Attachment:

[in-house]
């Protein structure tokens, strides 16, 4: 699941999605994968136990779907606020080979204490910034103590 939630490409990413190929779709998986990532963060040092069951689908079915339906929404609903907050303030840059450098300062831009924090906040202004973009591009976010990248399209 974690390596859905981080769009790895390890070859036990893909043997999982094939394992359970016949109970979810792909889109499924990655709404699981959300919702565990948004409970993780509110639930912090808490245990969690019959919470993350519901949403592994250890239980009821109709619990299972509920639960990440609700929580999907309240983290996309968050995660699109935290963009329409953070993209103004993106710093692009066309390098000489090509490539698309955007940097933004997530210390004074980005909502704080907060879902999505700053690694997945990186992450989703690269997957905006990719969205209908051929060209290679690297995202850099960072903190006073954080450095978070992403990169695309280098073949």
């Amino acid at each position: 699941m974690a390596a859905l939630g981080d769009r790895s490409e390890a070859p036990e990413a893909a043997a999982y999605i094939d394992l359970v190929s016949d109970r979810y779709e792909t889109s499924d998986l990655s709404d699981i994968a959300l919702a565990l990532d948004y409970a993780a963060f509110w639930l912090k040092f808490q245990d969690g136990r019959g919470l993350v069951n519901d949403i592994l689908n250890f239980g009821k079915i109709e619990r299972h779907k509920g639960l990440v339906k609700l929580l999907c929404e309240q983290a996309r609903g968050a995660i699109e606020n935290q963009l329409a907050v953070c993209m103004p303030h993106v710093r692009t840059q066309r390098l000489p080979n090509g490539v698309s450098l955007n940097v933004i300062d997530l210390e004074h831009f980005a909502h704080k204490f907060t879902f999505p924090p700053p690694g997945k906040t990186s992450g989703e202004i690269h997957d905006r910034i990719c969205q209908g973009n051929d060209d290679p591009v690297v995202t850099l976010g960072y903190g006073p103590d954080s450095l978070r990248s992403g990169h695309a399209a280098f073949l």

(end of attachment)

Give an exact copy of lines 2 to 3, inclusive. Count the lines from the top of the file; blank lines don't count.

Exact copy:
């Protein structure tokens, strides 16, 4: 699941999605994968136990779907606020080979204490910034103590 939630490409990413190929779709998986990532963060040092069951689908079915339906929404609903907050303030840059450098300062831009924090906040202004973009591009976010990248399209 974690390596859905981080769009790895390890070859036990893909043997999982094939394992359970016949109970979810792909889109499924990655709404699981959300919702565990948004409970993780509110639930912090808490245990969690019959919470993350519901949403592994250890239980009821109709619990299972509920639960990440609700929580999907309240983290996309968050995660699109935290963009329409953070993209103004993106710093692009066309390098000489090509490539698309955007940097933004997530210390004074980005909502704080907060879902999505700053690694997945990186992450989703690269997957905006990719969205209908051929060209290679690297995202850099960072903190006073954080450095978070992403990169695309280098073949």
């Amino acid at each position: 699941m974690a390596a859905l939630g981080d769009r790895s490409e390890a070859p036990e990413a893909a043997a999982y999605i094939d394992l359970v190929s016949d109970r979810y779709e792909t889109s499924d998986l990655s709404d699981i994968a959300l919702a565990l990532d948004y409970a993780a963060f509110w639930l912090k040092f808490q245990d969690g136990r019959g919470l993350v069951n519901d949403i592994l689908n250890f239980g009821k079915i109709e619990r299972h779907k509920g639960l990440v339906k609700l929580l999907c929404e309240q983290a996309r609903g968050a995660i699109e606020n935290q963009l329409a907050v953070c993209m103004p303030h993106v710093r692009t840059q066309r390098l000489p080979n090509g490539v698309s450098l955007n940097v933004i300062d997530l210390e004074h831009f980005a909502h704080k204490f907060t879902f999505p924090p700053p690694g997945k906040t990186s992450g989703e202004i690269h997957d905006r910034i990719c969205q209908g973009n051929d060209d290679p591009v690297v995202t850099l976010g960072y903190g006073p103590d954080s450095l978070r990248s992403g990169h695309a399209a280098f073949l």